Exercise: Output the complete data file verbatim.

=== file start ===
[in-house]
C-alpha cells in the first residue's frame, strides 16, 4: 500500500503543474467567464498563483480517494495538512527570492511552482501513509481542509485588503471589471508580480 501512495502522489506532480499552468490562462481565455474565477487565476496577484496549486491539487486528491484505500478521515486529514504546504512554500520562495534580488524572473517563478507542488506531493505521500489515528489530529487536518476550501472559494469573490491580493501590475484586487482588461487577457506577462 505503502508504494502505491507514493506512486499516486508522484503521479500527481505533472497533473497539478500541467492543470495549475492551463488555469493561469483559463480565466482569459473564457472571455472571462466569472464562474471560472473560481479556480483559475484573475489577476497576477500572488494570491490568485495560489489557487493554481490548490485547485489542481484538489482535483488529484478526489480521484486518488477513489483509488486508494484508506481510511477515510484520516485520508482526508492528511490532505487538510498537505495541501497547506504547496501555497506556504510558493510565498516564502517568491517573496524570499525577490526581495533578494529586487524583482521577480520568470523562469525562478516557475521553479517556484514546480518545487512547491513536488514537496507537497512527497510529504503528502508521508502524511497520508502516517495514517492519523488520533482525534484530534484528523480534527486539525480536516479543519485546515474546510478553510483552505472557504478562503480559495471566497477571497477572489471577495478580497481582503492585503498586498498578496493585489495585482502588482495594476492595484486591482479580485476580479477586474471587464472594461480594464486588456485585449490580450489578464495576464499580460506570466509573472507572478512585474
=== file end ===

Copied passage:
[in-house]
C-alpha cells in the first residue's frame, strides 16, 4: 500500500503543474467567464498563483480517494495538512527570492511552482501513509481542509485588503471589471508580480 501512495502522489506532480499552468490562462481565455474565477487565476496577484496549486491539487486528491484505500478521515486529514504546504512554500520562495534580488524572473517563478507542488506531493505521500489515528489530529487536518476550501472559494469573490491580493501590475484586487482588461487577457506577462 505503502508504494502505491507514493506512486499516486508522484503521479500527481505533472497533473497539478500541467492543470495549475492551463488555469493561469483559463480565466482569459473564457472571455472571462466569472464562474471560472473560481479556480483559475484573475489577476497576477500572488494570491490568485495560489489557487493554481490548490485547485489542481484538489482535483488529484478526489480521484486518488477513489483509488486508494484508506481510511477515510484520516485520508482526508492528511490532505487538510498537505495541501497547506504547496501555497506556504510558493510565498516564502517568491517573496524570499525577490526581495533578494529586487524583482521577480520568470523562469525562478516557475521553479517556484514546480518545487512547491513536488514537496507537497512527497510529504503528502508521508502524511497520508502516517495514517492519523488520533482525534484530534484528523480534527486539525480536516479543519485546515474546510478553510483552505472557504478562503480559495471566497477571497477572489471577495478580497481582503492585503498586498498578496493585489495585482502588482495594476492595484486591482479580485476580479477586474471587464472594461480594464486588456485585449490580450489578464495576464499580460506570466509573472507572478512585474